I believe that you were referring to Stand Firm in your post? If so, I think you are maligning them unnecessarily. The only posts I've seen edited and or people banned are people who won't discuss the issues in a civil manner. That's certainly the stand that we (I am one of the editors) take at the Essentials blog.


PS Feel free to let me know if I am taking this thread too far off topic, Fr. Joe.



I think there is an inherent flaw in the concept of trying to reorganize an episcopal church on a confessional and non-geographical basis, and I don't think there is a real precedent for it in our tradition. I have described myself as a geographical fundamentalist, and I still think San Joaquin is in California, and I still think your ANiC parish is in the southern mainland of BC. Therefore, to be authentically Anglican - it seems to me - one has to be in relationship, however uncomfortable, with the Anglicans who are where you physically are.

I've had ample opportunity to read a great deal of what John-David, formerly Episcopal Bishop of San Joaquin, and his supporters have said and done - enough that I am confident in my assessment of his integrity while acknowledging that only God know's John-David's heart.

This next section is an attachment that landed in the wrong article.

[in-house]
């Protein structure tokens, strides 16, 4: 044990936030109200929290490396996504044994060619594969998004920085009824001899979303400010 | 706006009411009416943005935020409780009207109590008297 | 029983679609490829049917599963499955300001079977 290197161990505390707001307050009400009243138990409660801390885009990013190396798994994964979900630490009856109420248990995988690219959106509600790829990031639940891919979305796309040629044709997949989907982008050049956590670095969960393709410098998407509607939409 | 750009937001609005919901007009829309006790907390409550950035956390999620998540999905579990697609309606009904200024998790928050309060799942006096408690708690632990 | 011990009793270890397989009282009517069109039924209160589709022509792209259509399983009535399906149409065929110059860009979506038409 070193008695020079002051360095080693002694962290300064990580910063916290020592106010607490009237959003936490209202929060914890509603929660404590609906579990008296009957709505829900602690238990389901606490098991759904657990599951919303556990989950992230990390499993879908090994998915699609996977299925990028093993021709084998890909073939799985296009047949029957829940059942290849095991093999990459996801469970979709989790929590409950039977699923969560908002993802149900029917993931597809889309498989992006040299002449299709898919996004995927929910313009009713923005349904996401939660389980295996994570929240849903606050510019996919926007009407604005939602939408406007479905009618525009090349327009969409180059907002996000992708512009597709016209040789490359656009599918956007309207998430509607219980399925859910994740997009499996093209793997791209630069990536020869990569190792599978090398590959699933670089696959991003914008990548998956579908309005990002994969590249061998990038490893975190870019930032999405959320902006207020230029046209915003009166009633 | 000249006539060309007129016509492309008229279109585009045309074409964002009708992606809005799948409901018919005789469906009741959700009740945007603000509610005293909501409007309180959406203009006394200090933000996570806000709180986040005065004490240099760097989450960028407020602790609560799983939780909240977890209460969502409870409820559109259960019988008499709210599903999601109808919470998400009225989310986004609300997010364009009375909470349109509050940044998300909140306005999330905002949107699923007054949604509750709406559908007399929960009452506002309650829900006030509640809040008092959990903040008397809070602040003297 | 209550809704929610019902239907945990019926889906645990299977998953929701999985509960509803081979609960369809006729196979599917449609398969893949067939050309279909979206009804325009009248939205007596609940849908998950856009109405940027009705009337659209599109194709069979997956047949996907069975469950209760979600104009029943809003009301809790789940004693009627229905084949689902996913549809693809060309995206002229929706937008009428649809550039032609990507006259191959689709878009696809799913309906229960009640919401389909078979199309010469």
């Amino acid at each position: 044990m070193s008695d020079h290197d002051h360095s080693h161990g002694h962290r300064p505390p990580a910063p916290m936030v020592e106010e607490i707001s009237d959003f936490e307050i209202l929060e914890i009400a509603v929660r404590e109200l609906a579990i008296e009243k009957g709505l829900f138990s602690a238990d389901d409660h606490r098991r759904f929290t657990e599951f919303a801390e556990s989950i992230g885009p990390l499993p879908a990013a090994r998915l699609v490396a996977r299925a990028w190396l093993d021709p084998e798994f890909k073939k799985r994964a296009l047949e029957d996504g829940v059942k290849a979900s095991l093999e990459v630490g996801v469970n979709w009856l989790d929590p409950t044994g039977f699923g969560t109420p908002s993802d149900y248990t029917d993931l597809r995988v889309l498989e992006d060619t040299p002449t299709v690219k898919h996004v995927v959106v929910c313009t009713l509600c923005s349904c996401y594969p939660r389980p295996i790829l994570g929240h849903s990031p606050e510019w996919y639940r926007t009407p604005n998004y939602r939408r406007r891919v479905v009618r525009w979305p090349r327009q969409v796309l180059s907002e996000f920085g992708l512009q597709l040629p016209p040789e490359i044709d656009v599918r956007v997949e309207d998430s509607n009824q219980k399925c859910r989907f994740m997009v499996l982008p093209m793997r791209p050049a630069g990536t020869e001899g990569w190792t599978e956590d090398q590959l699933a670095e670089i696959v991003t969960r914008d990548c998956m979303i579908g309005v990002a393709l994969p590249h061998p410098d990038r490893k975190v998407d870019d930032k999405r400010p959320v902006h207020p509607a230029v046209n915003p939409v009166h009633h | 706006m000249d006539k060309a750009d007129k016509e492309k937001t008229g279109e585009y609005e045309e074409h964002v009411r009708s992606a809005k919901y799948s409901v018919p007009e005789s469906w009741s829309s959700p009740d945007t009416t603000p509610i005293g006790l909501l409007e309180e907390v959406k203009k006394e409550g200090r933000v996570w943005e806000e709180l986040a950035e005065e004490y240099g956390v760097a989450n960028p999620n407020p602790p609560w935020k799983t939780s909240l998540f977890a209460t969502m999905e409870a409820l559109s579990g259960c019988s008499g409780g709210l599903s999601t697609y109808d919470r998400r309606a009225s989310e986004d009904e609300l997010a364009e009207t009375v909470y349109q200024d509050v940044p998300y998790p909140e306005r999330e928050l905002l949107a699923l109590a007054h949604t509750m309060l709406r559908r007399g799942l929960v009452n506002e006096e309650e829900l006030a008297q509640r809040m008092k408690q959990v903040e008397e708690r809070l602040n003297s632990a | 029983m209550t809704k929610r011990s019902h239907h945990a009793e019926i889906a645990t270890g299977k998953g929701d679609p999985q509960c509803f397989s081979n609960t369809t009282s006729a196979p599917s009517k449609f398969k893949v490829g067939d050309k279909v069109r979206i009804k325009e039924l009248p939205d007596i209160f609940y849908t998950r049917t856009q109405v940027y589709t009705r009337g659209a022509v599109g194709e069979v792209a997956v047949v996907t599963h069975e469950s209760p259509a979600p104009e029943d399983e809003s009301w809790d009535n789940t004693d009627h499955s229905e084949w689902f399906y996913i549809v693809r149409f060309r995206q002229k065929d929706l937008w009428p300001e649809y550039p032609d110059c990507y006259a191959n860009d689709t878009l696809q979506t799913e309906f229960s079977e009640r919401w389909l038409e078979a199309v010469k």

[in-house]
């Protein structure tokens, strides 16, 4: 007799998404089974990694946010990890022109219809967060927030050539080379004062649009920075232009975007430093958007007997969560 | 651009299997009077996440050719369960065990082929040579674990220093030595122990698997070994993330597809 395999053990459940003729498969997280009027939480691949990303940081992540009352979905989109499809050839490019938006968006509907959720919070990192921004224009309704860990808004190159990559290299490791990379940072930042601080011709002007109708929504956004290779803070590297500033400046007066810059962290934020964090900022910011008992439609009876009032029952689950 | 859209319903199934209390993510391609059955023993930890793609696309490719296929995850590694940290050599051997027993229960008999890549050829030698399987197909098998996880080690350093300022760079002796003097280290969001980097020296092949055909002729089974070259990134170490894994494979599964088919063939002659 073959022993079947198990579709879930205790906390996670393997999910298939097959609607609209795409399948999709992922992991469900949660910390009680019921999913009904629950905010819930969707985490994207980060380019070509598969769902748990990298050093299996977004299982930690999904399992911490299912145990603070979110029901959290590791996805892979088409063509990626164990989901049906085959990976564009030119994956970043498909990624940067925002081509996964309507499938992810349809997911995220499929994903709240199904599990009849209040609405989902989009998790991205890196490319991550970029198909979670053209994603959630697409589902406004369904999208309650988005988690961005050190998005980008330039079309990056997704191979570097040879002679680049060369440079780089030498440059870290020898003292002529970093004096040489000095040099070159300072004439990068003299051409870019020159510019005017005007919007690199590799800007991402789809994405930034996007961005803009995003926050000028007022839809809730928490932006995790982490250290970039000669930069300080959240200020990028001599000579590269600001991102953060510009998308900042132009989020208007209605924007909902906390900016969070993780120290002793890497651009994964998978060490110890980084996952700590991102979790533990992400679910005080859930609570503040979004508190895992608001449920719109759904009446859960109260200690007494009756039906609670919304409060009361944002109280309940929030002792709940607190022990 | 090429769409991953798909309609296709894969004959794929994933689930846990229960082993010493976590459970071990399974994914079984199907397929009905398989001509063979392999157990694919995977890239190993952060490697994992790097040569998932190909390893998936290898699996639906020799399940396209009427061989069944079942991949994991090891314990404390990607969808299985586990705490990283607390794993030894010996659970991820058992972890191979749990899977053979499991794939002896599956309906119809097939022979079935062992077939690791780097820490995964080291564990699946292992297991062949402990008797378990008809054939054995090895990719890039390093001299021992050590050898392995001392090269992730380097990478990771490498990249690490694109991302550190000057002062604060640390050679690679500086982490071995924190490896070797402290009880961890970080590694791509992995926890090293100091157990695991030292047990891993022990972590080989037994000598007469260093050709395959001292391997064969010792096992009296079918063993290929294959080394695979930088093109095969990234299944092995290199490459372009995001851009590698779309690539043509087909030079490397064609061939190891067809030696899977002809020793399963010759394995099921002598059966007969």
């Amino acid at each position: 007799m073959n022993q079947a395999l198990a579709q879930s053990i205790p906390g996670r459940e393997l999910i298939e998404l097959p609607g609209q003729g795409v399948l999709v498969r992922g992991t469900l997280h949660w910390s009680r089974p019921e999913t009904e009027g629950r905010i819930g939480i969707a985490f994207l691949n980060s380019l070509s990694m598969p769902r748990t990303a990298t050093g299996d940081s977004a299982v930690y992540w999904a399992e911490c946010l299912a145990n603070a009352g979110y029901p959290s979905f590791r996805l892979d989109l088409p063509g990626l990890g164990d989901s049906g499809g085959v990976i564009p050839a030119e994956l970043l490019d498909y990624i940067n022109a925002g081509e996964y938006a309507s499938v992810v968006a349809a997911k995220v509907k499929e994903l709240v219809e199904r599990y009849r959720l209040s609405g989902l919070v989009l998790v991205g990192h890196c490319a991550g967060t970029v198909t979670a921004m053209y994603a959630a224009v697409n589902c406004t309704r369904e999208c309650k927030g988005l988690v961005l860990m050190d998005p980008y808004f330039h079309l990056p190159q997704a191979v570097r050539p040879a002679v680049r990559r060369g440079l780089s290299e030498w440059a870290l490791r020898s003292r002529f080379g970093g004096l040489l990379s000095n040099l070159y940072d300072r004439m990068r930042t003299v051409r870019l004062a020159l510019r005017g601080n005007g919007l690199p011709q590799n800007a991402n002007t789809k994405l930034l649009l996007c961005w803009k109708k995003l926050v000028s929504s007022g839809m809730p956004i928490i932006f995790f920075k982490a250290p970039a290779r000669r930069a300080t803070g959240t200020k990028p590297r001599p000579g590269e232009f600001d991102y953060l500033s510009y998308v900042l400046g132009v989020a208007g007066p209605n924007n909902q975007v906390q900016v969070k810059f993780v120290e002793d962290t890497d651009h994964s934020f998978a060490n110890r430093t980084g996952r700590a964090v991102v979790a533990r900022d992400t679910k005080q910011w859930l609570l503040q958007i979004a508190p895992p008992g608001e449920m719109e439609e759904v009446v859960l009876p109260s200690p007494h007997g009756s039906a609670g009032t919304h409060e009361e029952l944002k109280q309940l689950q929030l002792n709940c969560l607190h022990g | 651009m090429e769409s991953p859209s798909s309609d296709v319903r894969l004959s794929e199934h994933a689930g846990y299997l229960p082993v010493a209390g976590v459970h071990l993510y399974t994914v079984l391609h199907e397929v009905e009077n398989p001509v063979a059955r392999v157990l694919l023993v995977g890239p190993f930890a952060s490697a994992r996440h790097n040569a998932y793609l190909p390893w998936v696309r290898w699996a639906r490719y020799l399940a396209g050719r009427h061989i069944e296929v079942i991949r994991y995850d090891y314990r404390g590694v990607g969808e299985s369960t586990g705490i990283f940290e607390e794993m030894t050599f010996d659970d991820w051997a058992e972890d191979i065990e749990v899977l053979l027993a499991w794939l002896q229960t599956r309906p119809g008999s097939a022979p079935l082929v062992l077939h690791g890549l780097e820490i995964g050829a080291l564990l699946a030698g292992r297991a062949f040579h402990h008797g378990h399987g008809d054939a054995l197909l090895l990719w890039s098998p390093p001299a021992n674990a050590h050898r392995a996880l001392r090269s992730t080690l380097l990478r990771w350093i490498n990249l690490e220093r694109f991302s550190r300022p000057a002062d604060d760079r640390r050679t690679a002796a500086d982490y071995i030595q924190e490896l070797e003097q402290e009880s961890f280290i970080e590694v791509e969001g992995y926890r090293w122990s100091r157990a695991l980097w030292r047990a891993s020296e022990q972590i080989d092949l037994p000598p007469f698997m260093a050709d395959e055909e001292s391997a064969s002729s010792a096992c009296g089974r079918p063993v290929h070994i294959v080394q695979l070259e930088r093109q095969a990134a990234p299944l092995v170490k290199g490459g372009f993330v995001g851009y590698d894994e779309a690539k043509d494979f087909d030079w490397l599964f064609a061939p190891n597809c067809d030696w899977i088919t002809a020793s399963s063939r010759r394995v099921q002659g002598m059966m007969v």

I know some of the story of what has happened in the southern mainland. I know virtually nothing of your own part in it, so I will decline an opportunity to assess your integrity based on a couple of blog comments.

But I do believe that "alternate Anglicanisms" (if I can frame it that way) affiliated with a geographically remote primate whose principle attribute is likemindedness represent a departure from Anglican comprehensiveness and the Eliabethan settlement. If I can refer to earlier mutual polemics, I know of dioceses that were predominantly low church, and I know of dioceses that were predominantly high church. I know of no case where high and low church dioceses existed in the same place claiming affiliation to different primates.

So, just as you (I gather) find my theology flawed, I find your ecclesiology (or at least what I can glean of it) flawed. I don't think that has to preclude a civilized, if occasionally brash and snarky conversation - unless we let it.


I think Winston has the rights of it. The table is the altar.

Elizabeth once framed her settlement in terms of her refusal to seek "windows into men's souls." To some very real extent, therefore, one can argue that Anglicanism was less about orthodoxy (in the sense of adherence to confessional formularies) than orthopractic (adherence to recieved liturgy and ceremonial).

I am prepared to conform to the authorized liturgies of the church, and to recite the credal statements without crossing my fingers. It was sufficient for Anglicanism for the previous 15 generations. I do not see why it is not sufficient for this one.

Previous attempts to enforce greater intellectual conformity (the Cromwellian Commonwealth, the Public Worship Regulation Act of 1874, the attempts at the first few Lambeths to establish Communion wide juridical structures) all ended up in the dustbin. I think that was a good thing.


"Keep talking. Keep listening. Keep praying."


BTW, you may also have choked because, sometimes, the wine we use isn't very good. ;-)